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Competitive speech gives me hope for humanity

March 27, 2015

I love our speech team. There, I said it. I thought I’d hate it, with policy debate not being an option, but I fell in love with the interpretation side of speech. And it certainly didn’t take very long, either. And there are good reasons for that.

The main one, though, is that speech has lit a fire in me that I haven’t felt in a while. Or ever, honestly. Be it John Wells’ piece on mandatory minimums (That speech is awesome, yo), Aimee Miller’s program oral interpretation piece on feminism and Wonder Woman (again awesome), Michael Horath’s prose interpretation on talking about the past (downright amazing) or even my prose on suicide (thoroughly meh), if you write about it, you care about it.

But that goes for a lot of things. What sets the speech circuit apart is the hard topics that the best speeches focus on. How many times do you see a guy speaking about feminism, a white male talking about racism and privilege or anyone talking about religion in a constructive manner? Almost never.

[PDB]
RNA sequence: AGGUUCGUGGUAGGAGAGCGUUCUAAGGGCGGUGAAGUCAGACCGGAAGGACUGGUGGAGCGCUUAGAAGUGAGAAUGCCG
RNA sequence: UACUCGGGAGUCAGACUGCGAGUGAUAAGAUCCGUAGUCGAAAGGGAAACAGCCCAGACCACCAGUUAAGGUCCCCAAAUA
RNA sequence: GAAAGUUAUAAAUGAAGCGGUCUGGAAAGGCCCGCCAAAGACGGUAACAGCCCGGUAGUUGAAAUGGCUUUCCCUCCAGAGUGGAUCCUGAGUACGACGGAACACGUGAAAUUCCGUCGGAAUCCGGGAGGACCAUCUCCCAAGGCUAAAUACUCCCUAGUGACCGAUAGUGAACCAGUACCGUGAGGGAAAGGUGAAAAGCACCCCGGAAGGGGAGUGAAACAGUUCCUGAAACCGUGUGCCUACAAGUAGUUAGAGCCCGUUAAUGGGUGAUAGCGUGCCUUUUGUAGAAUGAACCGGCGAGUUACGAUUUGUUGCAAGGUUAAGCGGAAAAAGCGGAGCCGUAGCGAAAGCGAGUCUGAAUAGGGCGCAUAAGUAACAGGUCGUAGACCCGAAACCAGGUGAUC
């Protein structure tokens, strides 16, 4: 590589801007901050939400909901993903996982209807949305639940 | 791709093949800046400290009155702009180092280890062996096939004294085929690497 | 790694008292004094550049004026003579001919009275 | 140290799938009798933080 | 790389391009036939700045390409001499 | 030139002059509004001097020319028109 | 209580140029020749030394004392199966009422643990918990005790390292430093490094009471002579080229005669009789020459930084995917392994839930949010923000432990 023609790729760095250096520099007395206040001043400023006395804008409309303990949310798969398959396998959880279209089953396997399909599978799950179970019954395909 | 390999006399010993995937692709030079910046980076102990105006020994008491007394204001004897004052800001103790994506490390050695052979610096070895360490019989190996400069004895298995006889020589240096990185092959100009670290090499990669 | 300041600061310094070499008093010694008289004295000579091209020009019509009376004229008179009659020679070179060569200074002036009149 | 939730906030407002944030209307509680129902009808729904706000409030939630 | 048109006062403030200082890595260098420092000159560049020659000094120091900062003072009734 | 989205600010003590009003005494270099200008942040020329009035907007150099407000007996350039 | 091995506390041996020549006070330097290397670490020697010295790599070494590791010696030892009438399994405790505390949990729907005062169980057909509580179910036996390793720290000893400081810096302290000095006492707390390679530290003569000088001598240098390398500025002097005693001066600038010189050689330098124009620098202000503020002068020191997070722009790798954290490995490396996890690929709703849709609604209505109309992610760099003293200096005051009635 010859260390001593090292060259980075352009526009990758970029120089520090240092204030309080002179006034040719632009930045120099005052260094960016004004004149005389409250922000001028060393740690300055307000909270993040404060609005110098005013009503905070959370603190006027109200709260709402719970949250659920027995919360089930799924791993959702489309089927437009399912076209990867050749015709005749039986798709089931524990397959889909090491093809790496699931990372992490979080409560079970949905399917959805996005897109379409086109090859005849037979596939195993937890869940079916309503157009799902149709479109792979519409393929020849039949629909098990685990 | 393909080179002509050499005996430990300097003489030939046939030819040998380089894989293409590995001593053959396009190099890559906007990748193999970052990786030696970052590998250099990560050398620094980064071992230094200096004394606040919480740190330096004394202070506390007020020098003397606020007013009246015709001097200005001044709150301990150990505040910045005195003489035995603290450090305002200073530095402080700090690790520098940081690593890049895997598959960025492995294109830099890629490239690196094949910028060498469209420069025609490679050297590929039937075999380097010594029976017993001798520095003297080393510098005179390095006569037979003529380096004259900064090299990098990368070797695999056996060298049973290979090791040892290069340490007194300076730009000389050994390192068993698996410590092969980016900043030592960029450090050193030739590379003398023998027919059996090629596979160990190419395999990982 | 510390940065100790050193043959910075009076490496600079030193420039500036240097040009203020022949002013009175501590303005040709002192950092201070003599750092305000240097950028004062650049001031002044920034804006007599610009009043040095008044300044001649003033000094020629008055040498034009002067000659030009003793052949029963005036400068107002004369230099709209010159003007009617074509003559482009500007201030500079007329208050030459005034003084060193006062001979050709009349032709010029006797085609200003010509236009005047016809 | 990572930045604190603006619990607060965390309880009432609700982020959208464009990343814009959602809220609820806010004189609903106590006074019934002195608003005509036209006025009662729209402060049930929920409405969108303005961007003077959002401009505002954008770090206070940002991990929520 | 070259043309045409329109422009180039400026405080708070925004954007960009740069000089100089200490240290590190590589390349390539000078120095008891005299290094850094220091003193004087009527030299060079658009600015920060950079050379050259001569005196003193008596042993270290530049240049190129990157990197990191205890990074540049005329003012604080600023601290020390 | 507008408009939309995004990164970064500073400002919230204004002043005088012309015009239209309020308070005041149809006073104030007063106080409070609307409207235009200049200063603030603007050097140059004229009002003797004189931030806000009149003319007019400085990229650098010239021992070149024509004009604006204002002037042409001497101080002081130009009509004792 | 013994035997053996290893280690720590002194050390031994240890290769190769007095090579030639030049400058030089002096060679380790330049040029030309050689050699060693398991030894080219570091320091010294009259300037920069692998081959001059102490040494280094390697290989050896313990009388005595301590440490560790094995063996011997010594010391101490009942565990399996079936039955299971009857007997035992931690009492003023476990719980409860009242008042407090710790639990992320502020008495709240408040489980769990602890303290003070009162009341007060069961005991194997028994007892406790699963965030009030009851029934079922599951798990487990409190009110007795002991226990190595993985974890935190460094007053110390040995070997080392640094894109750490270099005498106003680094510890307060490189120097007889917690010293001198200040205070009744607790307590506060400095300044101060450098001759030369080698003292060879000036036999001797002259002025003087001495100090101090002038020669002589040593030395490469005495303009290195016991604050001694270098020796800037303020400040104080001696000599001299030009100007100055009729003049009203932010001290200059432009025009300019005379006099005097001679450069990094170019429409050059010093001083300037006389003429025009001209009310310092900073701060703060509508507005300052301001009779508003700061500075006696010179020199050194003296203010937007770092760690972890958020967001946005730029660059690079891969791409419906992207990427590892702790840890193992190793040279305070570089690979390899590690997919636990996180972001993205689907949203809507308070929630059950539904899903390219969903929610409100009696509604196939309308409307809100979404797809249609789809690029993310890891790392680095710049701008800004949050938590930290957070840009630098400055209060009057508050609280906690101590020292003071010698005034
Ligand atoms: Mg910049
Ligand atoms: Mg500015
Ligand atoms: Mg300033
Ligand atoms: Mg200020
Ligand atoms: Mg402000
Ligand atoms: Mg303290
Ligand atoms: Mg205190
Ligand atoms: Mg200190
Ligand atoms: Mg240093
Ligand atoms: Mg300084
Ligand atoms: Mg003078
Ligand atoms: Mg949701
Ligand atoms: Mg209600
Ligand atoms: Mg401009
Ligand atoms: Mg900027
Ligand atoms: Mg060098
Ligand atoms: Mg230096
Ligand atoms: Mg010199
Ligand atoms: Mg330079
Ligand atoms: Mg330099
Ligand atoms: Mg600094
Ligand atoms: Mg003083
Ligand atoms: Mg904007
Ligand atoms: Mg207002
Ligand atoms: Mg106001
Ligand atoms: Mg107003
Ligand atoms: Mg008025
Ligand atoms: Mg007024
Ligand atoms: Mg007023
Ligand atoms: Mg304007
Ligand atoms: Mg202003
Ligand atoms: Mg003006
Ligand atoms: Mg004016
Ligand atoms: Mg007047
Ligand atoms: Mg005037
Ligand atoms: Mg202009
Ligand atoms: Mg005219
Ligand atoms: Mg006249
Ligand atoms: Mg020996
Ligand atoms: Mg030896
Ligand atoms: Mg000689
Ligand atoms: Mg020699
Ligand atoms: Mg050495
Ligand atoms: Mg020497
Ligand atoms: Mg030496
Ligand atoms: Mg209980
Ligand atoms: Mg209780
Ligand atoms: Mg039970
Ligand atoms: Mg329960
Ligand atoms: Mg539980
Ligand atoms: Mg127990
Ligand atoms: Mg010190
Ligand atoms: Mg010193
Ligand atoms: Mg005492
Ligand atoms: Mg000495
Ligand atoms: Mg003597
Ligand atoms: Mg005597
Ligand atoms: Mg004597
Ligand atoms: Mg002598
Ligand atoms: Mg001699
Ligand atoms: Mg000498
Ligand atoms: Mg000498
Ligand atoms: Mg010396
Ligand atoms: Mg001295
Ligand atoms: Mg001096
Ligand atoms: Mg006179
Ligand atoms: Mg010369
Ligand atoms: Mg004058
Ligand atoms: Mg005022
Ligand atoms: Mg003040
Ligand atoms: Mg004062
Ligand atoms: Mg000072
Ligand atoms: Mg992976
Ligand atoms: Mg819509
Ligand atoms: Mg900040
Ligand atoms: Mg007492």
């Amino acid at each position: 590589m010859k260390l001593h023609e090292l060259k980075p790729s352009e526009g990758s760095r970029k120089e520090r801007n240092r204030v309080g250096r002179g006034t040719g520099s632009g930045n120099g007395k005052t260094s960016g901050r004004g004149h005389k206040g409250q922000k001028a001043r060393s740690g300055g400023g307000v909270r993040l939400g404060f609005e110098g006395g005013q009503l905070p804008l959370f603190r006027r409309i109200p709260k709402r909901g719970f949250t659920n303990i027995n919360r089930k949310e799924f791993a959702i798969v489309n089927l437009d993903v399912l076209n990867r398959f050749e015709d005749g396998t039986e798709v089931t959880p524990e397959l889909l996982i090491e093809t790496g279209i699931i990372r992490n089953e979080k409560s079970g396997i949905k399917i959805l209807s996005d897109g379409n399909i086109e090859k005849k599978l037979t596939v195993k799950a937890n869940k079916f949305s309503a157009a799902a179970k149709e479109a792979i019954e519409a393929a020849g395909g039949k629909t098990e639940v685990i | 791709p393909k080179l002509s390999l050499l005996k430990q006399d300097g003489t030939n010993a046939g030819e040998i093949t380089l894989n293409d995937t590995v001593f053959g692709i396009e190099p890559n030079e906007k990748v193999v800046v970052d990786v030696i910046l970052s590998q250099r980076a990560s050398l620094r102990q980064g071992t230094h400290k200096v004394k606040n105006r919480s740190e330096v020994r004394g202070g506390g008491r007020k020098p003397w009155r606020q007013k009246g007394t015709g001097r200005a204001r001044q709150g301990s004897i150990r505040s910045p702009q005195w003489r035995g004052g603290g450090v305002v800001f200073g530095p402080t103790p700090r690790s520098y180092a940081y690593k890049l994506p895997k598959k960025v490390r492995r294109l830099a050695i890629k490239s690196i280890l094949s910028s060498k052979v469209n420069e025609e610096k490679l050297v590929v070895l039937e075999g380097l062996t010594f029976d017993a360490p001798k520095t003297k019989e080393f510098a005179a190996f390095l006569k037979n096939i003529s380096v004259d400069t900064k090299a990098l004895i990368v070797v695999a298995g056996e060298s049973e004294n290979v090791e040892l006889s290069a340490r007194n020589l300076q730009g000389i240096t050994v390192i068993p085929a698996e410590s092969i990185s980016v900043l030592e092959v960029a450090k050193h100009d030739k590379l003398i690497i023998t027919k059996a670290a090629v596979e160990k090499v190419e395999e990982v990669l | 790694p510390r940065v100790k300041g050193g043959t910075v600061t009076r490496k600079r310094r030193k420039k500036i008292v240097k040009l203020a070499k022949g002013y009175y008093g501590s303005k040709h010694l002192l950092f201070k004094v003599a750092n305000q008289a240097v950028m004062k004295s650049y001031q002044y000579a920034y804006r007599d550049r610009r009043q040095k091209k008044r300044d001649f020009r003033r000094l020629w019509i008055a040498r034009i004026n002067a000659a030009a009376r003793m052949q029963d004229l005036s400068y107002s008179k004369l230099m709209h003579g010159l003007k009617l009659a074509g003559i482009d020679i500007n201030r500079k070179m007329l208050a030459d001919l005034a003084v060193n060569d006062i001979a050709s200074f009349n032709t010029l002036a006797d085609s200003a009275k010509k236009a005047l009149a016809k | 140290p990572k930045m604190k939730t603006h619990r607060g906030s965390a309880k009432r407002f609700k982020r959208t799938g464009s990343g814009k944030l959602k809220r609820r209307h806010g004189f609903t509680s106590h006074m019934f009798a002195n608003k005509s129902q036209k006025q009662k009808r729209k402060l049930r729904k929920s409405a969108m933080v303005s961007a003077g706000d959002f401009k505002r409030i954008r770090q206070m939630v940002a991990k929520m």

See, that’s why I love the speech community. People get together for two days and just, to paraphrase Michael’s entire prose, talk about things. I’ve seen speeches on hunting (Aimee, again), racism, sexism, suicide, miscarrying, gender identifications and even one on asexuality. These are not subjects that are talked about on an interpersonal level. Not often, anyway. Under normal circumstances, I don’t mention race. I don’t talk about the systematic barriers that black people face on the regular, because that’s not what people like to hear.

So imagine what I feel like when a white dude gets up, clears his throat, and launches a 10-minute speech on … privilege. Or when a Hispanic student actually shows us, through dramatic or duo interpretation, what it’s like to be an immigrant. (You haven’t had feels until you’ve seen the Latino adaptation of “Death of a Salesman.” You just haven’t.) These are brave souls who can spend the time they could be spending drinking and sleeping on crafting speeches. And while there’s certainly a winner, there really are no losers.

We get together and we tell our stories. Or someone else’s stories. And everyone is so positive about them, too. Sometimes people even get invited to talk more about the issue after the round. These are people who are unsatisfied with the “if we stopped talking about it, it’ll go away” excuse. They believe we can be better than we are. Maybe that requires some basic cultural changes, but they think we can do it. But that starts with talking about it.
Shout out to Rebecca Buel and Aimee Miller, too, for making the speech team so great.

Anthony Adams

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